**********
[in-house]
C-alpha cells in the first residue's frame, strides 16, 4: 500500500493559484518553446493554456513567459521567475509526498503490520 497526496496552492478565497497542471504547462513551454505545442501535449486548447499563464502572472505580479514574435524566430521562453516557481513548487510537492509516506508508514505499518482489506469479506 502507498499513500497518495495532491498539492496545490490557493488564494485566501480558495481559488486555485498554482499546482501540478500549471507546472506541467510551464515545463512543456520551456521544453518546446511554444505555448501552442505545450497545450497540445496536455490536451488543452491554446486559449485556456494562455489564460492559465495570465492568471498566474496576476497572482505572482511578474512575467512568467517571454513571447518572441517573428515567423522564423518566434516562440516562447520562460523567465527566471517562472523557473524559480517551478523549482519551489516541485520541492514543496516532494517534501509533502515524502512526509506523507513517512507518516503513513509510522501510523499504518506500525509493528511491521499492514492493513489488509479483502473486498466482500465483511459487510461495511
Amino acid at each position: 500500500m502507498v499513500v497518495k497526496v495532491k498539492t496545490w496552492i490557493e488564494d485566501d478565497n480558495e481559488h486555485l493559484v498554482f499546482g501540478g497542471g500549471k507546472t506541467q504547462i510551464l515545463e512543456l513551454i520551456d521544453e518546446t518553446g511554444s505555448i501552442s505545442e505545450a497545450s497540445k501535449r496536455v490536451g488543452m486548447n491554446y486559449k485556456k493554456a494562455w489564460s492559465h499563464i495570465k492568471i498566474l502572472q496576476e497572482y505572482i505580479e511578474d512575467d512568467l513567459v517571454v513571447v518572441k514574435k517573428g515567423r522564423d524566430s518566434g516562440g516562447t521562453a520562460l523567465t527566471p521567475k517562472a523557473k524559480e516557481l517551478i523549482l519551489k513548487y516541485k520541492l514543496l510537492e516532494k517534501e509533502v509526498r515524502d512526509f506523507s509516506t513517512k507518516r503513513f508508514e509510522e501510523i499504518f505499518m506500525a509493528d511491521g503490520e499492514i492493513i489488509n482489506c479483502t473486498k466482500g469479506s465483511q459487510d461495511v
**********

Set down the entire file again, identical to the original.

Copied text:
[in-house]
C-alpha cells in the first residue's frame, strides 16, 4: 500500500493559484518553446493554456513567459521567475509526498503490520 497526496496552492478565497497542471504547462513551454505545442501535449486548447499563464502572472505580479514574435524566430521562453516557481513548487510537492509516506508508514505499518482489506469479506 502507498499513500497518495495532491498539492496545490490557493488564494485566501480558495481559488486555485498554482499546482501540478500549471507546472506541467510551464515545463512543456520551456521544453518546446511554444505555448501552442505545450497545450497540445496536455490536451488543452491554446486559449485556456494562455489564460492559465495570465492568471498566474496576476497572482505572482511578474512575467512568467517571454513571447518572441517573428515567423522564423518566434516562440516562447520562460523567465527566471517562472523557473524559480517551478523549482519551489516541485520541492514543496516532494517534501509533502515524502512526509506523507513517512507518516503513513509510522501510523499504518506500525509493528511491521499492514492493513489488509479483502473486498466482500465483511459487510461495511
Amino acid at each position: 500500500m502507498v499513500v497518495k497526496v495532491k498539492t496545490w496552492i490557493e488564494d485566501d478565497n480558495e481559488h486555485l493559484v498554482f499546482g501540478g497542471g500549471k507546472t506541467q504547462i510551464l515545463e512543456l513551454i520551456d521544453e518546446t518553446g511554444s505555448i501552442s505545442e505545450a497545450s497540445k501535449r496536455v490536451g488543452m486548447n491554446y486559449k485556456k493554456a494562455w489564460s492559465h499563464i495570465k492568471i498566474l502572472q496576476e497572482y505572482i505580479e511578474d512575467d512568467l513567459v517571454v513571447v518572441k514574435k517573428g515567423r522564423d524566430s518566434g516562440g516562447t521562453a520562460l523567465t527566471p521567475k517562472a523557473k524559480e516557481l517551478i523549482l519551489k513548487y516541485k520541492l514543496l510537492e516532494k517534501e509533502v509526498r515524502d512526509f506523507s509516506t513517512k507518516r503513513f508508514e509510522e501510523i499504518f505499518m506500525a509493528d511491521g503490520e499492514i492493513i489488509n482489506c479483502t473486498k466482500g469479506s465483511q459487510d461495511v